# 16.1: Vector Fields

\( \newcommand{\vecs}[1]{\overset { \scriptstyle \rightharpoonup} {\mathbf{#1}} } \)

\( \newcommand{\vecd}[1]{\overset{-\!-\!\rightharpoonup}{\vphantom{a}\smash {#1}}} \)

This chapter is concerned with applying calculus in the context of **vector fields**. A two-dimensional vector field is a function \(\vecs{f}\) that maps each point \((x,y)\) in \(\mathbb{R}^2\) to a two-dimensional vector \(\langle u,v\rangle\), and similarly a three-dimensional vector field maps \((x,y,z)\) to \(\langle u,v,w\rangle\). Since a vector has no position, we typically indicate a vector field in graphical form by placing the vector \(\vecs{f}(x,y)\) with its tail at \((x,y)\). Figure \(\PageIndex{1}\) shows a representation of the vector field

\[\vecs{f}(x,y)=\langle -x/\sqrt{x^2+y^2+4},y/\sqrt{x^2+y^2+4}\rangle.\]

For such a graph to be readable, the vectors must be fairly short,which is accomplished by using a different scale for the vectors than for the axes. Such graphs are thus useful for understanding the sizes of the vectors relative to each other but not their absolute size.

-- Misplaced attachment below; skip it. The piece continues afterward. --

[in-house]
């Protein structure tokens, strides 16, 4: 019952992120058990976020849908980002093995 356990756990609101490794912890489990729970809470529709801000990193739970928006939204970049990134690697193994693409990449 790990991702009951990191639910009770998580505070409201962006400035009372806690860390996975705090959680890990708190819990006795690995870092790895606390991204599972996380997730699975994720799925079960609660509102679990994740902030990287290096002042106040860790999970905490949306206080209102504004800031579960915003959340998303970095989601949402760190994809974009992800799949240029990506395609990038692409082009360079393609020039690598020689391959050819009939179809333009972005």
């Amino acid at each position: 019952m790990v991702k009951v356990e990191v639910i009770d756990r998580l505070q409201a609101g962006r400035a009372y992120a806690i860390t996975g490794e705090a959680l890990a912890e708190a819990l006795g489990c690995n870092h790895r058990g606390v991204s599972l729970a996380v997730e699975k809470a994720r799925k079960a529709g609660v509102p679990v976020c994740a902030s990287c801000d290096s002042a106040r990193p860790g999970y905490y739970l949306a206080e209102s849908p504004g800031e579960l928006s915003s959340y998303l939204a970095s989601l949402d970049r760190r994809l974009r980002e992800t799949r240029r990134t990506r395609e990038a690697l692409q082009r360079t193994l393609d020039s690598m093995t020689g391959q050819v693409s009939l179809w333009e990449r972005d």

**Figure \(\PageIndex{1}\).** A vector field.

Vector fields have many important applications, as they can be used to represent many physical quantities: the vector at a point may represent the strength of some force (gravity, electricity, magnetism) or a velocity (wind speed or the velocity of some other fluid).

We have already seen a particularly important kind of vector field---the gradient. Given a function \(f(x,y)\), recall that the gradient is \(\langle f_x(x,y),f_y(x,y)\rangle\), a vector that depends on (is a function of) \(x\) and \(y\). We usually picture the gradient vector with its tail at \((x,y)\), pointing in the direction of maximum increase. Vector fields that are gradients have some particularly nice properties, as we will see. An important example is

$$ \vecs{F}=\left \langle {-x\over (x^2+y^2+z^2)^{3/2}},{-y\over (x^2+y^2+z^2)^{3/2}},{-z\over (x^2+y^2+z^2)^{3/2}}\right\rangle,$$

which points from the point \((x,y,z)\) toward the origin and has length

$$ || \vecs{F}||= {\sqrt{x^2+y^2+z^2}\over(x^2+y^2+z^2)^{3/2}} {1\over(\sqrt{x^2+y^2+z^2})^2},$$

which is the reciprocal of the square of the distance from \((x,y,z)\) to the origin---in other words, \(\vecs{F}\) is an "inverse square law''. The vector \(\vecs{F}\) is a gradient:

\[ \vecs{F} = \nabla \dfrac{1}{\sqrt{x^2+y^2+z^2}} \]

which turns out to be extremely useful.

### Contributors

Integrated by Justin Marshall.